Hasn’t that title been done before?

I always found it a curious thing to do when artists would release new singles that have the identical title as a completely different well-known song by another artist.

R-2618914-1334682748.jpegCase in point:  “Missing You” was the title of a minor hit (peaking at #23) for Dan Fogelberg in 1982, and then John Waite soared to #1 with his own song called “Missing You” in 1984.  Later that same year, Diana Ross reached #10 with Lionel Richie’s “Missing You,” 220px-Missing_You_-_Diana_Rossa tribute to Marvin Gaye.

You’d think this might be confusing to the listening public, but apparently not, because it’s pretty remarkable how often this kind of thing has happened in rock music history, especially in the ’50s, ’60s, 70s and ’80s, and still occurs now and then in the more recent decades.

220px-The-eagles-best-of-my-love-1974-smallHere’s another:  “Best of My Love,” written by Don Henley, Glenn Frey and J.D. Souther, was The Eagles’ first #1 hit in the summer of 1974.  A completely different “Best of My Love,” 220px-Best_of_My_Love_-_The_Emotionscomposed by Maurice White and Al McKay, was also a #1 hit for the female disco group The Emotions in 1977.

Perhaps the duplication of a song title isn’t all that important if they’re in different genres (country rock versus disco, or hard rock versus MOR ballad).  In those cases, it’s possible, maybe likely, that the songwriter wasn’t even familiar with the other tune because it’s not in a genre he/she listens to much.

220px-Feel_Like_Makin'_Love_-_Roberta_FlackFeel Like Makin’ Love,” an R&B tune by Eugene McDaniels, was a big #1 hit for Roberta Flack in 1974, and then Paul Rodgers and Mick Ralphs of Bad 220px-BC_-_Makin_Love_singleCompany wrote a harder rocking, different “Feel Like Makin’ Love” that went to #10 in 1975.

Sometimes so many years have passed since the title’s first appearance that the songwriter, artist or record company feel confident there will be no confusion if a new song comes out with the same title as an earlier hit.  The great Roy Orbison reached #2 with his classic ballad “Only the Lonely” way back in 1959, so when Martha Davis, singer of New Wave group The Motels, came up with an unrelated song called “Only the Lonely” in 1982, nobody saw any reason it couldn’t also do well, and it reached #9 that year.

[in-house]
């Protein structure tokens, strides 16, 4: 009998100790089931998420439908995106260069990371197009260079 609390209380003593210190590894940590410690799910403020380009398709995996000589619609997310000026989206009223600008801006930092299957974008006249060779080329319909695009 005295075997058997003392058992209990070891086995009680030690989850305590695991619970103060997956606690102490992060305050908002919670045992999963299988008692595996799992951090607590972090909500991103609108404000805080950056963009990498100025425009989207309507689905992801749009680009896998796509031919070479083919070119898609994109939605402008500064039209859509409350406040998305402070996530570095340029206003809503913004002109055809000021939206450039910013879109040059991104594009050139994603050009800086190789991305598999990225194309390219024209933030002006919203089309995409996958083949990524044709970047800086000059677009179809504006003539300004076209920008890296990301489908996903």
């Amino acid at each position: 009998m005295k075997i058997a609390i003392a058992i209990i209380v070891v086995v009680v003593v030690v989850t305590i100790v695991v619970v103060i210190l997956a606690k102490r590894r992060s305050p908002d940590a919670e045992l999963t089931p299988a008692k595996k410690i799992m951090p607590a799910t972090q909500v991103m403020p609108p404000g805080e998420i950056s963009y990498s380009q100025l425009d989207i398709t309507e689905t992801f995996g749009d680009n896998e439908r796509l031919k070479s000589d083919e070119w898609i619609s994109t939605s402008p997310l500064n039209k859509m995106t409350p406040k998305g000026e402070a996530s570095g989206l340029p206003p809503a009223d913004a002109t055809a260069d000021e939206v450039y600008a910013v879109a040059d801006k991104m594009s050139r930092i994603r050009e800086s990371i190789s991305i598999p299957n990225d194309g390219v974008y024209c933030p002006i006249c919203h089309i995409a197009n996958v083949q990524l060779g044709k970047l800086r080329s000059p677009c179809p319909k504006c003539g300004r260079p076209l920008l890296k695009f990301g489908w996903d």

Of course, none of this touches on the fact that there often might be dozens of little-known songs (or classic rock tracks that never charted as singles) that share a title with better known hits.  “Heartbreaker” is an explosive album track by Led Zeppelin on their 600x600bf-41969 second LP, but you won’t find it on the Top 40 charts.  Instead you’ll find three different songs called “Heartbreaker” over the years:  a 1973 Jagger-Richards song, technically called “Doo Doo Doo Doo Doo (Heartbreaker),” that reached #15; Pat Benatar’s first hit in 1979 by two obscure British songwriters; and a Dionne Warwick number in 1983 written by the Gibb Brothers that made it to #10.

I found nearly 100 great examples of notable song titles that were used in multiple hit songs, and I’ve whittled that list down to 15 that I found really interesting.  Most of the rest I’ll merely list as a way of showing how prevalent the practice has-been in pop music.  No doubt readers will think of many I’ve neglected to mention.


R-6183414-1413134514-8042.jpegHow about the simple title “Fire,” which has at least three hit songs bearing that title.  The Crazy World of Arthur Brown went first with their 1968 song, peaking at #2; then the Ohio Players with their dance track in 1975, a #1 hit; and then Bruce Springsteen’s smoldering tune (he wrote it for Elvis, who never got the chance to record it) was made into a #2 hit by the Pointer Sisters in 1979.  Actually, the first rock recording called “Fire” was a Jimi Hendrix tune from the “Are You Experienced?” debut LP in 1967.